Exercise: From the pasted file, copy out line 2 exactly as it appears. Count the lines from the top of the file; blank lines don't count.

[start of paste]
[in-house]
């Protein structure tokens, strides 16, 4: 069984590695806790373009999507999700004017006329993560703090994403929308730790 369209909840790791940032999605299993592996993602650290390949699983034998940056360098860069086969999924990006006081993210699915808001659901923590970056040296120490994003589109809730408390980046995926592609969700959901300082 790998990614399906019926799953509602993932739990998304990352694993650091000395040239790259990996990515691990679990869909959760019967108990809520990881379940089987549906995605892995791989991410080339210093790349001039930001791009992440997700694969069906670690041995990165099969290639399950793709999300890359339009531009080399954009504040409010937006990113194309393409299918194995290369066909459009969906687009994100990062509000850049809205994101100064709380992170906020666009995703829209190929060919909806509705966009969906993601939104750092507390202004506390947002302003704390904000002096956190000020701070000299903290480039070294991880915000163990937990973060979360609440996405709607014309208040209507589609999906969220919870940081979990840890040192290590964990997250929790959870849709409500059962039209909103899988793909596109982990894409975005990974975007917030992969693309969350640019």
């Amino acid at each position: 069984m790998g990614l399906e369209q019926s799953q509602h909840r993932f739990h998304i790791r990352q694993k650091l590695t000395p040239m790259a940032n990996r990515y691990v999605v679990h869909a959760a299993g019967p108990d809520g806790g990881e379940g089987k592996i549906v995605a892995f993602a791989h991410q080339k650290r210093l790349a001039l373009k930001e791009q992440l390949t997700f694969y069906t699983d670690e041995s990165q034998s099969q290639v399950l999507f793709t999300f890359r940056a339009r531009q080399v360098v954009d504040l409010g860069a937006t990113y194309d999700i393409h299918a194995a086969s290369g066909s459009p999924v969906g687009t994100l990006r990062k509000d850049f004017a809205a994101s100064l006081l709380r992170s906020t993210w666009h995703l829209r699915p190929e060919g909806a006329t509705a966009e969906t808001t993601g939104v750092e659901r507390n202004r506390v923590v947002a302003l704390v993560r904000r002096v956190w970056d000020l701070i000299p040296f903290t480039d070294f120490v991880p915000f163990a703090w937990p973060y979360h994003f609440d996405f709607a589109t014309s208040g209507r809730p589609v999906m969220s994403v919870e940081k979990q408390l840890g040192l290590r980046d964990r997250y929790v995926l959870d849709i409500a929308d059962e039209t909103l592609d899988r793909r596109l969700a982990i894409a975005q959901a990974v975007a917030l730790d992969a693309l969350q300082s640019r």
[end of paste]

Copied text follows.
């Protein structure tokens, strides 16, 4: 069984590695806790373009999507999700004017006329993560703090994403929308730790 369209909840790791940032999605299993592996993602650290390949699983034998940056360098860069086969999924990006006081993210699915808001659901923590970056040296120490994003589109809730408390980046995926592609969700959901300082 790998990614399906019926799953509602993932739990998304990352694993650091000395040239790259990996990515691990679990869909959760019967108990809520990881379940089987549906995605892995791989991410080339210093790349001039930001791009992440997700694969069906670690041995990165099969290639399950793709999300890359339009531009080399954009504040409010937006990113194309393409299918194995290369066909459009969906687009994100990062509000850049809205994101100064709380992170906020666009995703829209190929060919909806509705966009969906993601939104750092507390202004506390947002302003704390904000002096956190000020701070000299903290480039070294991880915000163990937990973060979360609440996405709607014309208040209507589609999906969220919870940081979990840890040192290590964990997250929790959870849709409500059962039209909103899988793909596109982990894409975005990974975007917030992969693309969350640019």